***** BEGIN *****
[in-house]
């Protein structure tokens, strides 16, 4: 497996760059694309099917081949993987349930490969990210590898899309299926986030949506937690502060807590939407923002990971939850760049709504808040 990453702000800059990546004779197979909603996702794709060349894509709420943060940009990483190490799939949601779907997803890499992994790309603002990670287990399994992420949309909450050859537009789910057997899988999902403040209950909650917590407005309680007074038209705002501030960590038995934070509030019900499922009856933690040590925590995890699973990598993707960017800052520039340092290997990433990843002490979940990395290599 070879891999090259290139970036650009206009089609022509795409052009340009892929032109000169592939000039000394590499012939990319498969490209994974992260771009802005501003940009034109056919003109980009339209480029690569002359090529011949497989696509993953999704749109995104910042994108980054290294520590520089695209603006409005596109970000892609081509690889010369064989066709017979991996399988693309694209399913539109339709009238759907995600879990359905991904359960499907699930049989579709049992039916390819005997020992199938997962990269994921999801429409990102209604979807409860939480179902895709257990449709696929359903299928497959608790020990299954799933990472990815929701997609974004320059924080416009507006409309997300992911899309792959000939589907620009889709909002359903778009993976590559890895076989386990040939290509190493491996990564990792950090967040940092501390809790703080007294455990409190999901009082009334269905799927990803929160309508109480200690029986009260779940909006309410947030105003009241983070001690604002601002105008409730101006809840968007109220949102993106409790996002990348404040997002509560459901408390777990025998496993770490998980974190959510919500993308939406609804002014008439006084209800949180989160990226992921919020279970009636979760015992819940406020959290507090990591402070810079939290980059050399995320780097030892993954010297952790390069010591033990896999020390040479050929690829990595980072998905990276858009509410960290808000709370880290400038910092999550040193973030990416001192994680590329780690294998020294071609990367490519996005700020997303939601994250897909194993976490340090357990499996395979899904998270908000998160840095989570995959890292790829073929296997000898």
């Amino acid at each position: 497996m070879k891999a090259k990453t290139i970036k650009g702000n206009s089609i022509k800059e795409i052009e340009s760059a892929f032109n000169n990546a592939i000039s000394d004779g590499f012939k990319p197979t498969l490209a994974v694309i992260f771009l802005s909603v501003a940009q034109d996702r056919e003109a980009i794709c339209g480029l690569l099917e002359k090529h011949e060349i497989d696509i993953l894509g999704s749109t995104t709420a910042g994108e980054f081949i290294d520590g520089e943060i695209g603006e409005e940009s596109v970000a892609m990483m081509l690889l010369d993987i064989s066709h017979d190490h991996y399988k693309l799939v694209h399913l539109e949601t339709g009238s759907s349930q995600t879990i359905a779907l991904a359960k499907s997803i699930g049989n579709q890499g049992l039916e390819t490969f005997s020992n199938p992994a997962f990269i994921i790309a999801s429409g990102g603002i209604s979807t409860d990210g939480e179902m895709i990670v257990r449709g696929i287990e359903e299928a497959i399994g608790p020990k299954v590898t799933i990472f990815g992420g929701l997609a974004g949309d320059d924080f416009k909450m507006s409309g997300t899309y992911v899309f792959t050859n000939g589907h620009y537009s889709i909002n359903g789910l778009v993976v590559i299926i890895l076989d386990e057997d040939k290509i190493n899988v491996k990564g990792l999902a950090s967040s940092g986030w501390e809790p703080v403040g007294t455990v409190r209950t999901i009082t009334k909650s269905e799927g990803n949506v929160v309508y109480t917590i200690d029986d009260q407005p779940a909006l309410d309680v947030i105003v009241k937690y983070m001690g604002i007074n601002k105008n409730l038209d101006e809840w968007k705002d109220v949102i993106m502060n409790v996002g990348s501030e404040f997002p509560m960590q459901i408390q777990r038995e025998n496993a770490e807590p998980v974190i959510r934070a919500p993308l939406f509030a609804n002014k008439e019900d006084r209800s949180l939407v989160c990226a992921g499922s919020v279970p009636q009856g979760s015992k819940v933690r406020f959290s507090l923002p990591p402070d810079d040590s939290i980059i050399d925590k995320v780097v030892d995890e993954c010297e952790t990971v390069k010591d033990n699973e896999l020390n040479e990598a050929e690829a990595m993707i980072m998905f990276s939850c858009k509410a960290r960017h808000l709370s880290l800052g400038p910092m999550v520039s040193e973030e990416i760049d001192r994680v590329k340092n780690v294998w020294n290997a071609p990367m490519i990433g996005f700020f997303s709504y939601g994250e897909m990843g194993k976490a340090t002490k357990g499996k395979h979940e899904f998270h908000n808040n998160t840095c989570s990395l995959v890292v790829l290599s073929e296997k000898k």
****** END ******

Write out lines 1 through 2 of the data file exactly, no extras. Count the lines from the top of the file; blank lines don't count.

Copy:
[in-house]
């Protein structure tokens, strides 16, 4: 497996760059694309099917081949993987349930490969990210590898899309299926986030949506937690502060807590939407923002990971939850760049709504808040 990453702000800059990546004779197979909603996702794709060349894509709420943060940009990483190490799939949601779907997803890499992994790309603002990670287990399994992420949309909450050859537009789910057997899988999902403040209950909650917590407005309680007074038209705002501030960590038995934070509030019900499922009856933690040590925590995890699973990598993707960017800052520039340092290997990433990843002490979940990395290599 070879891999090259290139970036650009206009089609022509795409052009340009892929032109000169592939000039000394590499012939990319498969490209994974992260771009802005501003940009034109056919003109980009339209480029690569002359090529011949497989696509993953999704749109995104910042994108980054290294520590520089695209603006409005596109970000892609081509690889010369064989066709017979991996399988693309694209399913539109339709009238759907995600879990359905991904359960499907699930049989579709049992039916390819005997020992199938997962990269994921999801429409990102209604979807409860939480179902895709257990449709696929359903299928497959608790020990299954799933990472990815929701997609974004320059924080416009507006409309997300992911899309792959000939589907620009889709909002359903778009993976590559890895076989386990040939290509190493491996990564990792950090967040940092501390809790703080007294455990409190999901009082009334269905799927990803929160309508109480200690029986009260779940909006309410947030105003009241983070001690604002601002105008409730101006809840968007109220949102993106409790996002990348404040997002509560459901408390777990025998496993770490998980974190959510919500993308939406609804002014008439006084209800949180989160990226992921919020279970009636979760015992819940406020959290507090990591402070810079939290980059050399995320780097030892993954010297952790390069010591033990896999020390040479050929690829990595980072998905990276858009509410960290808000709370880290400038910092999550040193973030990416001192994680590329780690294998020294071609990367490519996005700020997303939601994250897909194993976490340090357990499996395979899904998270908000998160840095989570995959890292790829073929296997000898």